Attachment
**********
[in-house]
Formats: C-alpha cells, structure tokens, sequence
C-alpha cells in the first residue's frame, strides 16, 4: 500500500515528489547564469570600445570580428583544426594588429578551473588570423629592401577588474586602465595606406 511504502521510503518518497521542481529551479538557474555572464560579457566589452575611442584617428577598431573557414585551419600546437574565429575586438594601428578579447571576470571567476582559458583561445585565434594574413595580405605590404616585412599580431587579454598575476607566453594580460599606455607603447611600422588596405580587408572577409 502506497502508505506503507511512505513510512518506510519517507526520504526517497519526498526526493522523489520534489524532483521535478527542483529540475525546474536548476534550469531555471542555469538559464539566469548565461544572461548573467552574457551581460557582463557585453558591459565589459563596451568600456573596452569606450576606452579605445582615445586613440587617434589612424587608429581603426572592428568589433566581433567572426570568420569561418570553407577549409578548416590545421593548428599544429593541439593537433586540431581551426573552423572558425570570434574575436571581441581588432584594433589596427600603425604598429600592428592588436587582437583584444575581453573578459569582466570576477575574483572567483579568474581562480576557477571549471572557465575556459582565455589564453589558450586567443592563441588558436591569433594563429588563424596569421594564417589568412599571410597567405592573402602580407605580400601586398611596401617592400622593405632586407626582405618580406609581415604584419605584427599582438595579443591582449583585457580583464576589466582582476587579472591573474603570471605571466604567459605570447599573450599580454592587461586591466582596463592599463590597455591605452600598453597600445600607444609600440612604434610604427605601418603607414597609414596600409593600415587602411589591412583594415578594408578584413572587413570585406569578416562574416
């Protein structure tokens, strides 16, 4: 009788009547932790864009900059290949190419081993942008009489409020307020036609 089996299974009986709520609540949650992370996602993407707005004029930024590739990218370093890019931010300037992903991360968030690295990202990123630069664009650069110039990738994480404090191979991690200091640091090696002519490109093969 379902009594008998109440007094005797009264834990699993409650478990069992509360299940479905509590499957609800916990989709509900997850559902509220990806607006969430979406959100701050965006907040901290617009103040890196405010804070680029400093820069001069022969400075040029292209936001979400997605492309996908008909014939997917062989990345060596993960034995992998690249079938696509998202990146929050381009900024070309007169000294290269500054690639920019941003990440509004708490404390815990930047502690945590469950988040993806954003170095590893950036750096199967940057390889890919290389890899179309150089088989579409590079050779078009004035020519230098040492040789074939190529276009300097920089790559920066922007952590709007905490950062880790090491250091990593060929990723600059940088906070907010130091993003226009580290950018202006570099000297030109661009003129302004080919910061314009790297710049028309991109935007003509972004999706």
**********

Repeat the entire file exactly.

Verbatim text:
[in-house]
Formats: C-alpha cells, structure tokens, sequence
C-alpha cells in the first residue's frame, strides 16, 4: 500500500515528489547564469570600445570580428583544426594588429578551473588570423629592401577588474586602465595606406 511504502521510503518518497521542481529551479538557474555572464560579457566589452575611442584617428577598431573557414585551419600546437574565429575586438594601428578579447571576470571567476582559458583561445585565434594574413595580405605590404616585412599580431587579454598575476607566453594580460599606455607603447611600422588596405580587408572577409 502506497502508505506503507511512505513510512518506510519517507526520504526517497519526498526526493522523489520534489524532483521535478527542483529540475525546474536548476534550469531555471542555469538559464539566469548565461544572461548573467552574457551581460557582463557585453558591459565589459563596451568600456573596452569606450576606452579605445582615445586613440587617434589612424587608429581603426572592428568589433566581433567572426570568420569561418570553407577549409578548416590545421593548428599544429593541439593537433586540431581551426573552423572558425570570434574575436571581441581588432584594433589596427600603425604598429600592428592588436587582437583584444575581453573578459569582466570576477575574483572567483579568474581562480576557477571549471572557465575556459582565455589564453589558450586567443592563441588558436591569433594563429588563424596569421594564417589568412599571410597567405592573402602580407605580400601586398611596401617592400622593405632586407626582405618580406609581415604584419605584427599582438595579443591582449583585457580583464576589466582582476587579472591573474603570471605571466604567459605570447599573450599580454592587461586591466582596463592599463590597455591605452600598453597600445600607444609600440612604434610604427605601418603607414597609414596600409593600415587602411589591412583594415578594408578584413572587413570585406569578416562574416
């Protein structure tokens, strides 16, 4: 009788009547932790864009900059290949190419081993942008009489409020307020036609 089996299974009986709520609540949650992370996602993407707005004029930024590739990218370093890019931010300037992903991360968030690295990202990123630069664009650069110039990738994480404090191979991690200091640091090696002519490109093969 379902009594008998109440007094005797009264834990699993409650478990069992509360299940479905509590499957609800916990989709509900997850559902509220990806607006969430979406959100701050965006907040901290617009103040890196405010804070680029400093820069001069022969400075040029292209936001979400997605492309996908008909014939997917062989990345060596993960034995992998690249079938696509998202990146929050381009900024070309007169000294290269500054690639920019941003990440509004708490404390815990930047502690945590469950988040993806954003170095590893950036750096199967940057390889890919290389890899179309150089088989579409590079050779078009004035020519230098040492040789074939190529276009300097920089790559920066922007952590709007905490950062880790090491250091990593060929990723600059940088906070907010130091993003226009580290950018202006570099000297030109661009003129302004080919910061314009790297710049028309991109935007003509972004999706």